Event detection


Periodic measurement


Function approximation


Edge detection


Tracking

Deployment Options


Dropped from aircraft


Random deployment


Well planned, fixed


Regular deployment


Mobile

sensor nodes


Can move to compensate for deployment
shortcomings


Can be passively moved around by some
external force (wind, water)


Can actively seek out “interesting” areas

Maintenance Options


Feasible and/or practical to maintain
sensor nodes?


Replace batteries


Unattended operation


Impossible but not relevant


Energy supply


Limited from point of deployment


Some form of recharging / energy scavenging

Characteristic Requirements


Type of service of WSN


Not simply moving bits like another network


Rather: provide answers (not just numbers)


Geographic scoping are natural requirements


Quality of service


Fault tolerance


Lifetime: node/network


Scalability


Wide range of densities


Programmability


Maintainability

Required Mechanisms


Multi
-
hop wireless communication


Energy
-
efficient operation


Both for communication and computation,
sensing, actuating


Auto
-
configuration


Manual configuration just not an option


Collaboration & in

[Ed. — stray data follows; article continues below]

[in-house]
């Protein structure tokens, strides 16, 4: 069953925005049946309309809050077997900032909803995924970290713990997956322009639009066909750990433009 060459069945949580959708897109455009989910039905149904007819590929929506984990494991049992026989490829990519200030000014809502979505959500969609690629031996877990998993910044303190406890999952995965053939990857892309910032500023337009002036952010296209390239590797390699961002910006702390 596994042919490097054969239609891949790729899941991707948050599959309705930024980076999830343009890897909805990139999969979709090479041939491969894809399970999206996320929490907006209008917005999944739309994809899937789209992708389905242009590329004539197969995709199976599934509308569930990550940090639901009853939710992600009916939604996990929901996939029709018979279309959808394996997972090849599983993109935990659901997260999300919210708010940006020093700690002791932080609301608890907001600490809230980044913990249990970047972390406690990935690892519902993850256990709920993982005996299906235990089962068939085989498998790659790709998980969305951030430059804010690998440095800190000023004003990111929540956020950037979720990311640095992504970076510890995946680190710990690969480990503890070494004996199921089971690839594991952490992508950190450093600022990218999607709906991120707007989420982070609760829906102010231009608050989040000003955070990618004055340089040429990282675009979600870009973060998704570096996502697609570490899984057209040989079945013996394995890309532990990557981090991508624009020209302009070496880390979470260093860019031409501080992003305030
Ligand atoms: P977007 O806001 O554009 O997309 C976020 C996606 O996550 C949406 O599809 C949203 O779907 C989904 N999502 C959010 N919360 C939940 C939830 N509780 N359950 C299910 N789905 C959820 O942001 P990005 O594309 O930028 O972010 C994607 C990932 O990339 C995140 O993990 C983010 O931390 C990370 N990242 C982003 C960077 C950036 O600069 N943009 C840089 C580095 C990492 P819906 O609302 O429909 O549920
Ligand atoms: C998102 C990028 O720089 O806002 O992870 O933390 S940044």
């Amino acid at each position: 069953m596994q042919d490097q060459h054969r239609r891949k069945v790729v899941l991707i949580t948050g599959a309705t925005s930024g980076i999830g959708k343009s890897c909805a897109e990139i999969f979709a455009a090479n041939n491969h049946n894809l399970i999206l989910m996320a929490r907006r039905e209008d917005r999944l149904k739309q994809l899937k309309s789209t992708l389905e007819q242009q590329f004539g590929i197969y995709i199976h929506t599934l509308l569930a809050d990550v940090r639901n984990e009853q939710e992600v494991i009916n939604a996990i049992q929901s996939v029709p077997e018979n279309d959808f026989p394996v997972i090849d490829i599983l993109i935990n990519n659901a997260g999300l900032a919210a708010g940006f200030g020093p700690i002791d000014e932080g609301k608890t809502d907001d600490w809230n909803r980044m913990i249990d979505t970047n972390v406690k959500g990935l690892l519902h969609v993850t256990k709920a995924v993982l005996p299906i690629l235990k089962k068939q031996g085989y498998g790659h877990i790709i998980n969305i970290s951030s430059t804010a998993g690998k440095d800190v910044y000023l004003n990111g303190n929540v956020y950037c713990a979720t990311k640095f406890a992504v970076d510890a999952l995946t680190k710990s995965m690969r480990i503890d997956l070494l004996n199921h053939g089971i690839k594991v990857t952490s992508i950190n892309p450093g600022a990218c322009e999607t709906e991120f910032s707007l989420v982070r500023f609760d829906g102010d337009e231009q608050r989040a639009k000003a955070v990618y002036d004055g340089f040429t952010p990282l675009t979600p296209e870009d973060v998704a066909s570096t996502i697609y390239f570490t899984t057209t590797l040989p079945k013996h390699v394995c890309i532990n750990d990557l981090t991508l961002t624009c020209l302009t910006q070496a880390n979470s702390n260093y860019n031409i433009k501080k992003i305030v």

-
network processing


Nodes in the network collaborate towards a
joint goal


Pre
-
processing data in network (as opposed to
at the edge) can greatly improve efficiency

Required Mechanisms


Data centric networking


Focusing network design on data, not on node
identifies (id
-
centric networking)


To improve efficiency


Locality


Do things locally (on node or among nearby
neighbors) as much as possible


Exploit tradeoffs


E.g., between invested energy and accuracy


MANET vs. WSN
-

Similarities


MANET


M
obile
A
d hoc
Net
work


Self
-
organization


Energy efficiency


(Often) Wireless multi
-
hop

MANET vs. WSN
-

Differences


Equipment:

MANETs more powerful


Application
-
specific:

WSNs depend much
stronger on application specifics


Environment interaction:

core of WSN,
absent in MANET


Scale:

WSN might be much larger (although
contestable)


Energy:

WSN tighter requirements,
maintenance issues

MANET vs. WSN
-

Differences


Dependability/QoS:

in WSN, individual node
may be dispensable (network matters), QoS
different because of different applications


Addressing:

Data centric vs. id
-
centric
networking

Enabling Technologies for WSN


Cost reduction


For wireless communication, simple
microcontroller, system on chip, sensing,
batteries


Miniaturization


Some applications demand small size


“Smart dust” as the most extreme vision


Energy scavenging


Recharge batteries from ambient energy (light,
vibration, …)


Conclusion


MANETs and WSNs are challenging and
promising system concepts


Many similarities, many differences


Both require new types of architectures &
protocols compared to “traditional”
wired/wireless networks


In particular, application
-
specificness is a
new issue

Demonstration

Sensor Modules


IWING
-
MRF

modules from
IWING LAB


250 kbps 2.4GHz IEEE 802.15.4


12MHz Atmel ATMega328P microcontroller


Additional light and temperature sensors

Scenario

Monitor station


Sensor nodes measuring light intensity